time, and we'd constantly be seeing an infinite number of visitors coming
from the future. It is most reasonable to assume that we will see visitors
from a likely future universe, so the relationship would probably be the
greater the measure of a future universe, the more likely we are to see
visitors from that universe.

This brings me to one potential downfall of proposition #1. Let us suppose
this scenario: we continue through time (without any visitors from the
future) and eventually achieve the ability to time travel. We travel back
to a certain point in our past, not once, but many, many hundreds of
millions of times. Because travelling back in time changes the probability
of what happened, then because we travelled back in time hundreds of
millions of times, the probability that the people from that time won't see
visitors from the future is very, very small. The chance of not seeing
visitors from the future becomes insignificant compared to the probability
of seeing visitors from the future. Because it is so insignificant, it is
unlikely that the people will see visitors from that universe due to the
relationship I mentioned earlier. But if we are unlikely to see visitors
from the future, then the original universe becomes very likely again. So,
we have a paradox. For this reason I believe that proposition #1 is

This leaves proposition #2, which is not very attractive to people who
believe we are being visited by beings from the future, or people who dream
of one day being visited. However, just in case I have erred in my logic of
proving proposition #1 wrong, I have come up with some interesting
possibilities that proposition #1 provides, besides a paradox. Below I
present a way in which to test, right now, whether time travel - and,
specifically, proposition #1, exists.

The experiment is simple: organize an international decree that when we
discover time travel, we should travel back to this very day, month, and
year. The hope is that when we do discover time travel, we will go back to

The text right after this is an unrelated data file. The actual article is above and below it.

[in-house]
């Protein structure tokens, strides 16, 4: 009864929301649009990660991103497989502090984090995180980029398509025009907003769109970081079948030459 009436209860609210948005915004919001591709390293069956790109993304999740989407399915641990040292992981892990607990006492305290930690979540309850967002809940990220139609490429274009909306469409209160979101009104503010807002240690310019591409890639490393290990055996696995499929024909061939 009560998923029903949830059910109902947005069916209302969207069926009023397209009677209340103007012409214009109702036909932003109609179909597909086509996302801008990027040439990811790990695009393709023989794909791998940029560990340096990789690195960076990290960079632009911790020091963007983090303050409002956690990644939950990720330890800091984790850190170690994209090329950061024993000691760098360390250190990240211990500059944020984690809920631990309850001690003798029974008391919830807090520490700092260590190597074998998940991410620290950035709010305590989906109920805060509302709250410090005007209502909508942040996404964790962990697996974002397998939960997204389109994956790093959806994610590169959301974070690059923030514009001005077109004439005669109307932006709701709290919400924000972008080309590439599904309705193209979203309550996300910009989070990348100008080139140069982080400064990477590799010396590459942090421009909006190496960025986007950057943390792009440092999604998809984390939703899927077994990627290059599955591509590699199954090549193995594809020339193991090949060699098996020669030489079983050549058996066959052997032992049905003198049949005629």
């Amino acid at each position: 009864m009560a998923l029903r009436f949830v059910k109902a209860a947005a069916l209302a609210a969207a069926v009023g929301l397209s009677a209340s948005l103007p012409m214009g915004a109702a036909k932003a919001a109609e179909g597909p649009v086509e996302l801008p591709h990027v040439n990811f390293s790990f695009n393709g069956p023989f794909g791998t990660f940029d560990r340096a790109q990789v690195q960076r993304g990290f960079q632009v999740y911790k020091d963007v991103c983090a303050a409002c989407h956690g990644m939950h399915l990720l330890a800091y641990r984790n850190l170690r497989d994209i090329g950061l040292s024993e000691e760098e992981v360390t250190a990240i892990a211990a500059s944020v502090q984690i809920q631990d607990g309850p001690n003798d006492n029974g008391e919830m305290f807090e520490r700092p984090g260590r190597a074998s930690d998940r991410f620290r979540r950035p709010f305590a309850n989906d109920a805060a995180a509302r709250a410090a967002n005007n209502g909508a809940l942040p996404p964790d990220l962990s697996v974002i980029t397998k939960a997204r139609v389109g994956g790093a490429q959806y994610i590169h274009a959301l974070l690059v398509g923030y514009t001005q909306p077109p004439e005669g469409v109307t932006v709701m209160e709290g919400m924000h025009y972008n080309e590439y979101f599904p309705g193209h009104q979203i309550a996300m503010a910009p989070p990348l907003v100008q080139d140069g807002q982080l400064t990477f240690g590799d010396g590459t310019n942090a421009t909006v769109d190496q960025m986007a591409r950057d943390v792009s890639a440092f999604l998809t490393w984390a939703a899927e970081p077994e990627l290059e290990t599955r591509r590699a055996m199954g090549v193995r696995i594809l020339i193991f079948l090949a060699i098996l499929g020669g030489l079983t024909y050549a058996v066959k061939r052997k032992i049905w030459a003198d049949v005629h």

the year 2000 because of the decree, and show everyone in this time that
time travel is indeed possible, and hopefully even give these people
advanced technology. If part of the decree is that we go back many, many
times, then the chance the people from this time don't see any visitors from
the future is very small (we are pretending that the original universe is
still signinficant). In other words, by simply issuing a decree right now,
we can possibly discover whether time travel is possible, right now. Of
course, proposition #1 would have to be correct, and even if it was, there
are plenty of reasons that our future selves wouldn't visit us. They might
not do it for moral or economic reasons, or they might have forgotten or
just don't care about the decree anymore. Or, time travel might be
theoretically possible, but not practical in any way. A disaster might have
even befallen our descendants, wiping them out before they could develop
time travel. However, all of these potential problems aside, I believe that
if proposition #1 was a possibility, then by issuing this decree we would be
siginificantly increasing the chances of seeing visitors from the future
right now. Of course, the sooner we do the experiment, the more likely it
is that we won't see visitors from the future, because there is more time
for something to go wrong before we develop time travel technology.
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Received on Fri Feb 18 2000 - 20:24:26 PST